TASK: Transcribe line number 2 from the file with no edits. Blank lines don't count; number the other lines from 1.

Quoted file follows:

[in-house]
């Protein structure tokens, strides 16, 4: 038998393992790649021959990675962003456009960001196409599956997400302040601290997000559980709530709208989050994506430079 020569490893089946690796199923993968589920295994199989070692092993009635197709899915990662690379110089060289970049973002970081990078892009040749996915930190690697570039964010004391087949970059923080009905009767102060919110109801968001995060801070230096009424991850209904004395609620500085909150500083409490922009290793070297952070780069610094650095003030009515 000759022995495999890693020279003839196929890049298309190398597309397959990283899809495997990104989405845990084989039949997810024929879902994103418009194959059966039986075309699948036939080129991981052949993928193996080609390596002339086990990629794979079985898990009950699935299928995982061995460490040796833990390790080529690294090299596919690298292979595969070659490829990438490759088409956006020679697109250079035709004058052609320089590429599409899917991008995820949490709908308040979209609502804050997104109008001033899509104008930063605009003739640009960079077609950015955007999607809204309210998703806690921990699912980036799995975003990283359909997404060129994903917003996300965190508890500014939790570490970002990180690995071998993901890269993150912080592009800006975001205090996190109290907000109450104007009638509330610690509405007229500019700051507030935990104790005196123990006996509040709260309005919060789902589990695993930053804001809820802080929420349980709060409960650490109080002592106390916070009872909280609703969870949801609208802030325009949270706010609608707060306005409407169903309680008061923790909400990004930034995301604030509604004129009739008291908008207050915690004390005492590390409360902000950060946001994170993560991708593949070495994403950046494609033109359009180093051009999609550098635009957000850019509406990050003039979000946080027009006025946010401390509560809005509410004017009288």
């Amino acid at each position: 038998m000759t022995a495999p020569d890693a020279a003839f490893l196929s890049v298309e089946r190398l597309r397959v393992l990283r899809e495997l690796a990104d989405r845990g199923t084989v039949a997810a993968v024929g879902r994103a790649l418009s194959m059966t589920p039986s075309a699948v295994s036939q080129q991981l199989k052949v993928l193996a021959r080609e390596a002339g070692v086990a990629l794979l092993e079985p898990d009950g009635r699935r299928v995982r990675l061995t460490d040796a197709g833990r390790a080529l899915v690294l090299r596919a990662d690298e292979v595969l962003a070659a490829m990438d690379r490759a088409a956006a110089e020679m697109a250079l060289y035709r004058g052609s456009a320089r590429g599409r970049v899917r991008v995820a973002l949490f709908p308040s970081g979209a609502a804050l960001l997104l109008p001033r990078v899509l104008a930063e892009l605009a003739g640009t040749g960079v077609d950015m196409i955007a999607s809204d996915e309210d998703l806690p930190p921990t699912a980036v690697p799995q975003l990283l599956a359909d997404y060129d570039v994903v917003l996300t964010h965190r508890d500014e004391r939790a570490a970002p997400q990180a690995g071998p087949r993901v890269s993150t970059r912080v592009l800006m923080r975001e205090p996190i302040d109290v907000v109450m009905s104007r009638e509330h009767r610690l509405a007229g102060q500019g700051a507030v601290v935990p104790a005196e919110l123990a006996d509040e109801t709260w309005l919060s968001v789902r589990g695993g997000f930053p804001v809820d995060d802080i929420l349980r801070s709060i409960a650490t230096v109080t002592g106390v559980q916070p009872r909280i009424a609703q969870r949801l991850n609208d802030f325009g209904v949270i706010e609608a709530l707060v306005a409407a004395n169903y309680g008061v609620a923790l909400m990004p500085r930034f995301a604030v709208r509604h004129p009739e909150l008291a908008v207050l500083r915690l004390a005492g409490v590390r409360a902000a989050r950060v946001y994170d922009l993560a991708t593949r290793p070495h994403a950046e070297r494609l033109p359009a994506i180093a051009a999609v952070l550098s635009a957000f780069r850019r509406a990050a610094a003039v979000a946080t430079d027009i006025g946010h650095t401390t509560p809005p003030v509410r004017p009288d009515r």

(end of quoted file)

């Protein structure tokens, strides 16, 4: 038998393992790649021959990675962003456009960001196409599956997400302040601290997000559980709530709208989050994506430079 020569490893089946690796199923993968589920295994199989070692092993009635197709899915990662690379110089060289970049973002970081990078892009040749996915930190690697570039964010004391087949970059923080009905009767102060919110109801968001995060801070230096009424991850209904004395609620500085909150500083409490922009290793070297952070780069610094650095003030009515 000759022995495999890693020279003839196929890049298309190398597309397959990283899809495997990104989405845990084989039949997810024929879902994103418009194959059966039986075309699948036939080129991981052949993928193996080609390596002339086990990629794979079985898990009950699935299928995982061995460490040796833990390790080529690294090299596919690298292979595969070659490829990438490759088409956006020679697109250079035709004058052609320089590429599409899917991008995820949490709908308040979209609502804050997104109008001033899509104008930063605009003739640009960079077609950015955007999607809204309210998703806690921990699912980036799995975003990283359909997404060129994903917003996300965190508890500014939790570490970002990180690995071998993901890269993150912080592009800006975001205090996190109290907000109450104007009638509330610690509405007229500019700051507030935990104790005196123990006996509040709260309005919060789902589990695993930053804001809820802080929420349980709060409960650490109080002592106390916070009872909280609703969870949801609208802030325009949270706010609608707060306005409407169903309680008061923790909400990004930034995301604030509604004129009739008291908008207050915690004390005492590390409360902000950060946001994170993560991708593949070495994403950046494609033109359009180093051009999609550098635009957000850019509406990050003039979000946080027009006025946010401390509560809005509410004017009288």